Not a week goes by that a candidate represented by our firm reveals one of the above just about the time they are going to get a job offer from one of our clients. My sense is that probably 25% to maybe even 30% of professional job candidates have one of these issues in their background. Certainly, nobody really wants to talk about it and most candidates won’t even bring it up until the issue is either discovered by the hiring organization or they offer it up in the final stages of the interviewing process.
Most of the time, these issues stop the offer. Sometimes they can be worked around by the hiring authority and the company, but they are always problems. There are some graceful ways of dealing with them to minimize their impact but every candidate who has a ding like this knows it’s going to be a problem and they are usually scared to death of its impact.
Unfortunately, felonies are almost always insurmountable, especially in professional positions. Only 10 or 12 times in my 43 years of doing this, have I had a company hire a candidate with a felony in their recent past. The empathetic part of me realizes how sad this might be, but the business side of me realizes why companies can’t run that risk. The situations where candidates with felonies have been hired have usually been in sales environments where they potential employee does not handle cash or money. If you’re an accountant with a felony of embezzlement, you need to change professions.
DWI’s and misdemeanors can often be explained and overlooked by some firms, but it is hard. I suggest people get an attorney to find out how, if enough time has elapsed, these records might be removed from a person’s public background. Everybody has an opinion about how long these things stay on a person’s record. Don’t rely on a friend that thinks they know. Find an attorney that deals with these things all the time and find out exactly what to do.
If you aren’t sure of what is on your record, and it’s amazing the number of people who don’t really know of their misdeeds, run a background check on yourself for around $40 (that is the cheapest service) and you can see what most employers will find. Every once in a while we run into a situation of identity theft as well as the wrong identity being checked.
If there are some of these issues in your background, I’d recommend discussing them with the hiring authority if you think you are going to be a finalist for the job opportunity. And be sure that you discuss them before a background check is made on you by the employer.
Now it is very important and I need to emphasize, very important, that when you go to explain these incidences, don’t be angry or try to justify how you were “wronged” or how you had just a little too much to drink, and you got sassy with the policeman so he decided to claim that you were DWI. The best way to deal with these kind of things in your background is to be remorseful, apologetic and have a “how can we work this out?” attitude. Anything less than a remorseful, apologetic attitude simply won’t fly. I’ve seen felons get hired simply because they presented themselves as remorseful and apologetic. One guy I knew even made it a “positive” benefit.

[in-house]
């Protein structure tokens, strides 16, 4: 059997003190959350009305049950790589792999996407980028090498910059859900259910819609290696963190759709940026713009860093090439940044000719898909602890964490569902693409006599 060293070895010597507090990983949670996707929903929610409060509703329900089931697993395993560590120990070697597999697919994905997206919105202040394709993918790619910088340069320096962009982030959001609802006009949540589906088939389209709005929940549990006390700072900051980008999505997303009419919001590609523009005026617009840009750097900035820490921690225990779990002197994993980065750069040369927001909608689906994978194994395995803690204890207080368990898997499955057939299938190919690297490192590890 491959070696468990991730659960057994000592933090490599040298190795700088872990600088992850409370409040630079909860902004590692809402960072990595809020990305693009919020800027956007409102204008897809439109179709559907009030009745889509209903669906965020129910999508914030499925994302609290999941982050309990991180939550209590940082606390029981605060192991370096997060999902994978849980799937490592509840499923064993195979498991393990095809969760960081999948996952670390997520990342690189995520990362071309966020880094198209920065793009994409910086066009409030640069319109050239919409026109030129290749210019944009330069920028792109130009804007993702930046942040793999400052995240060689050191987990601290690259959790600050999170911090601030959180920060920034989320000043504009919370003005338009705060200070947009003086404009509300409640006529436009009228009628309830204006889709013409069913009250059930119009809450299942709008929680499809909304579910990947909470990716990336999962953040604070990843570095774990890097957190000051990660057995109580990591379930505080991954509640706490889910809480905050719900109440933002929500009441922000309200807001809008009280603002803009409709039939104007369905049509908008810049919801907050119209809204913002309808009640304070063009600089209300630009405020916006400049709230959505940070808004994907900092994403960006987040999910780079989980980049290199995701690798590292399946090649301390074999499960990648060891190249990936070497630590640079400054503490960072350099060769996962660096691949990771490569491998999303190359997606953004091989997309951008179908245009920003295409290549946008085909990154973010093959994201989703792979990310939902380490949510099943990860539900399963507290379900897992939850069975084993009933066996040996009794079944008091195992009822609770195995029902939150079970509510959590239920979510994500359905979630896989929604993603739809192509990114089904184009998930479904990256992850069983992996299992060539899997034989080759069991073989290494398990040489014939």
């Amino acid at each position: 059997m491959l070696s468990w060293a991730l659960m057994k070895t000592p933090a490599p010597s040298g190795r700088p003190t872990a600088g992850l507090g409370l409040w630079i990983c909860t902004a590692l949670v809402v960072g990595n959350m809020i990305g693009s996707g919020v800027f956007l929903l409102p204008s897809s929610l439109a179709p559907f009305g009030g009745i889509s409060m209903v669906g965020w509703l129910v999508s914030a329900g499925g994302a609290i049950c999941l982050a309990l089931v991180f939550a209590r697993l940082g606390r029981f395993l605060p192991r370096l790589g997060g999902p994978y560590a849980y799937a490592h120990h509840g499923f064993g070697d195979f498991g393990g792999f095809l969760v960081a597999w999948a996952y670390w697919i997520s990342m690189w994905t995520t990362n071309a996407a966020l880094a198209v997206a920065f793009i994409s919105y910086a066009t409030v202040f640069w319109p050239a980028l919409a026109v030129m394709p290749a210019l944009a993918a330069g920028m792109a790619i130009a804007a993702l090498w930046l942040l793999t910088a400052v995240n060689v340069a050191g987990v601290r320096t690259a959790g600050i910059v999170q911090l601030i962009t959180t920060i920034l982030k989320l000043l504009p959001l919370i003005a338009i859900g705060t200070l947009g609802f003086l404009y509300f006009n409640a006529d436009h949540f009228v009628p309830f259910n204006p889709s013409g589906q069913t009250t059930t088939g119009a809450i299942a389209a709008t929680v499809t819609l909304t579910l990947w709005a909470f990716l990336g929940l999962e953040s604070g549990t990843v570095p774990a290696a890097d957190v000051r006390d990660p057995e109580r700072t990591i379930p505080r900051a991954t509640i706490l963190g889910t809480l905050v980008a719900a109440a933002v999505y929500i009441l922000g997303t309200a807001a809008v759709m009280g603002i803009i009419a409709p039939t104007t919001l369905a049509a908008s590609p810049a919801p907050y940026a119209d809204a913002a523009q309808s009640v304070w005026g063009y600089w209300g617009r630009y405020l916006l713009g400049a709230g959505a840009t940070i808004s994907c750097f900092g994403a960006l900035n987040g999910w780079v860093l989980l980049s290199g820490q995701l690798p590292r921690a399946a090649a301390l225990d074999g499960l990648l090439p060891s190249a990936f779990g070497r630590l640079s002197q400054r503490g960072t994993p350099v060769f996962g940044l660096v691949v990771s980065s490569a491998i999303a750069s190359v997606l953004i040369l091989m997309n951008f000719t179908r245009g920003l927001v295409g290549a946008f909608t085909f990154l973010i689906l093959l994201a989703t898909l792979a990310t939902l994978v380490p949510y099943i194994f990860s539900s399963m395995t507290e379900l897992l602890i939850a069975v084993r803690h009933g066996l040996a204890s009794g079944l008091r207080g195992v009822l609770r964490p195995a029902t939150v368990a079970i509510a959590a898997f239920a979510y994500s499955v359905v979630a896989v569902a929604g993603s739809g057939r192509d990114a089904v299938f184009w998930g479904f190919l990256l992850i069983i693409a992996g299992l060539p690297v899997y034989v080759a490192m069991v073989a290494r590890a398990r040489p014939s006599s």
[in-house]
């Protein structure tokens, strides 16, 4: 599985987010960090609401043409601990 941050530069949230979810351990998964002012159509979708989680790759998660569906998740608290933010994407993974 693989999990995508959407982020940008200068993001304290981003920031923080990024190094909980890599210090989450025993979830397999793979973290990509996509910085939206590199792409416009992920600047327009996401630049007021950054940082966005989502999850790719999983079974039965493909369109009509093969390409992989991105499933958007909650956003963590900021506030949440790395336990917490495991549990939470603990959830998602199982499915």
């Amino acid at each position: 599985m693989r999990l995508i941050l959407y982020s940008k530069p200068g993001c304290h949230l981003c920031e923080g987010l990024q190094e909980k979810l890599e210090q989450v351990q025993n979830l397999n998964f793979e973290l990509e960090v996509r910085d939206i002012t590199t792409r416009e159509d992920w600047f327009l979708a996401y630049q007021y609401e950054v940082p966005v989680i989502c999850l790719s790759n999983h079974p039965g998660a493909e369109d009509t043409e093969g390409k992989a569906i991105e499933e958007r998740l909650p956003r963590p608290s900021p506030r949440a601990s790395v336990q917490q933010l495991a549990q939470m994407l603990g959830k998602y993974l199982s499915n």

If a company simply can’t work around the issue, be graceful and understanding. There is absolutely no sense in burning the bridge with the company or the people in it.
Bankruptcies are a bit different. Some companies don’t care; others might. We had a banking client that refused to hire one of our candidates because of a previous bankruptcy. They really wanted to hire the candidate but they had just fired an officer for embezzlement. They couldn’t take the chance. We recently placed a banker that did have a bankruptcy in his background, but the bank hired him anyway because they really liked him. Other than financial institutions, most organizations will consider someone with a bankruptcy. But they better be a really good candidate and sell themselves really well.
“Bruised” credit falls in the same category as bankruptcies. Financial organizations will usually have a rough time with it. But especially since the last recession where lots of people had bruised credit, most firms will overlook it provided the candidate is really good.
Whatever the issue, a candidate is going to have to explain it really well. Again, it’s important for the candidate to bring these issues up before the employer discovers it on his own.